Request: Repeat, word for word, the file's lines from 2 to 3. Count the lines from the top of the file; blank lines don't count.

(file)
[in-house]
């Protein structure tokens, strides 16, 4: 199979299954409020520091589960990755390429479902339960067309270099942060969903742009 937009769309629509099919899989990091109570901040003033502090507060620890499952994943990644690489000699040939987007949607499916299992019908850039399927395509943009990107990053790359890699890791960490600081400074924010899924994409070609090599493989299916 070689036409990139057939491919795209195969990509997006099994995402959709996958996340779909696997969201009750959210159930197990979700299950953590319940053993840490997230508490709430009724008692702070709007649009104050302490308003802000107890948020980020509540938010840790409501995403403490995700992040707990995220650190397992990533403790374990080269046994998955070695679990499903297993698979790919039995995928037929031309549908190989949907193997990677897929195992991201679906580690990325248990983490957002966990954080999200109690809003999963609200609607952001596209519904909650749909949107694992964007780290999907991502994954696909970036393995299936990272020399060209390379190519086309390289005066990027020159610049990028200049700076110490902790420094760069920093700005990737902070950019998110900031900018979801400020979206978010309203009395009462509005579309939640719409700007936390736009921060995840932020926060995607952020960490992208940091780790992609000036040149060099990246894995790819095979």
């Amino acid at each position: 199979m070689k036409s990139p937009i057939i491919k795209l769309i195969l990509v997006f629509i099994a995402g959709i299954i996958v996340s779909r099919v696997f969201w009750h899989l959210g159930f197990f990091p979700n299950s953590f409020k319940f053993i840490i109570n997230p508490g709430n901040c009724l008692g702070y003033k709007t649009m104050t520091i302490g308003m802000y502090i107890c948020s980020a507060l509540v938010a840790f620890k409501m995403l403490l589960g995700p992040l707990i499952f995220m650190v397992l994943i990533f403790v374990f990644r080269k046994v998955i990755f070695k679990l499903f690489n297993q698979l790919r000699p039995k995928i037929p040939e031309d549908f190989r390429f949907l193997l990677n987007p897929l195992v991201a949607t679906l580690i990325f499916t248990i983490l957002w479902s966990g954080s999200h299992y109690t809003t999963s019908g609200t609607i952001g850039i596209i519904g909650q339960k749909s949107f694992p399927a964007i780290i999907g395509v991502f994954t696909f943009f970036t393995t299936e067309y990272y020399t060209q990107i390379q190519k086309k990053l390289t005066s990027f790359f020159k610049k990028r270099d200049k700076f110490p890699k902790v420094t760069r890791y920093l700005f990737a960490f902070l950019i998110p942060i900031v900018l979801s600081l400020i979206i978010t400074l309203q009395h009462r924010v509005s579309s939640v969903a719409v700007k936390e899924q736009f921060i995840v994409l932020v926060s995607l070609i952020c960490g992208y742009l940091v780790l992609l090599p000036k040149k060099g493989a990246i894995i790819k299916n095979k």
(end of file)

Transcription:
């Protein structure tokens, strides 16, 4: 199979299954409020520091589960990755390429479902339960067309270099942060969903742009 937009769309629509099919899989990091109570901040003033502090507060620890499952994943990644690489000699040939987007949607499916299992019908850039399927395509943009990107990053790359890699890791960490600081400074924010899924994409070609090599493989299916 070689036409990139057939491919795209195969990509997006099994995402959709996958996340779909696997969201009750959210159930197990979700299950953590319940053993840490997230508490709430009724008692702070709007649009104050302490308003802000107890948020980020509540938010840790409501995403403490995700992040707990995220650190397992990533403790374990080269046994998955070695679990499903297993698979790919039995995928037929031309549908190989949907193997990677897929195992991201679906580690990325248990983490957002966990954080999200109690809003999963609200609607952001596209519904909650749909949107694992964007780290999907991502994954696909970036393995299936990272020399060209390379190519086309390289005066990027020159610049990028200049700076110490902790420094760069920093700005990737902070950019998110900031900018979801400020979206978010309203009395009462509005579309939640719409700007936390736009921060995840932020926060995607952020960490992208940091780790992609000036040149060099990246894995790819095979």
């Amino acid at each position: 199979m070689k036409s990139p937009i057939i491919k795209l769309i195969l990509v997006f629509i099994a995402g959709i299954i996958v996340s779909r099919v696997f969201w009750h899989l959210g159930f197990f990091p979700n299950s953590f409020k319940f053993i840490i109570n997230p508490g709430n901040c009724l008692g702070y003033k709007t649009m104050t520091i302490g308003m802000y502090i107890c948020s980020a507060l509540v938010a840790f620890k409501m995403l403490l589960g995700p992040l707990i499952f995220m650190v397992l994943i990533f403790v374990f990644r080269k046994v998955i990755f070695k679990l499903f690489n297993q698979l790919r000699p039995k995928i037929p040939e031309d549908f190989r390429f949907l193997l990677n987007p897929l195992v991201a949607t679906l580690i990325f499916t248990i983490l957002w479902s966990g954080s999200h299992y109690t809003t999963s019908g609200t609607i952001g850039i596209i519904g909650q339960k749909s949107f694992p399927a964007i780290i999907g395509v991502f994954t696909f943009f970036t393995t299936e067309y990272y020399t060209q990107i390379q190519k086309k990053l390289t005066s990027f790359f020159k610049k990028r270099d200049k700076f110490p890699k902790v420094t760069r890791y920093l700005f990737a960490f902070l950019i998110p942060i900031v900018l979801s600081l400020i979206i978010t400074l309203q009395h009462r924010v509005s579309s939640v969903a719409v700007k936390e899924q736009f921060i995840v994409l932020v926060s995607l070609i952020c960490g992208y742009l940091v780790l992609l090599p000036k040149k060099g493989a990246i894995i790819k299916n095979k």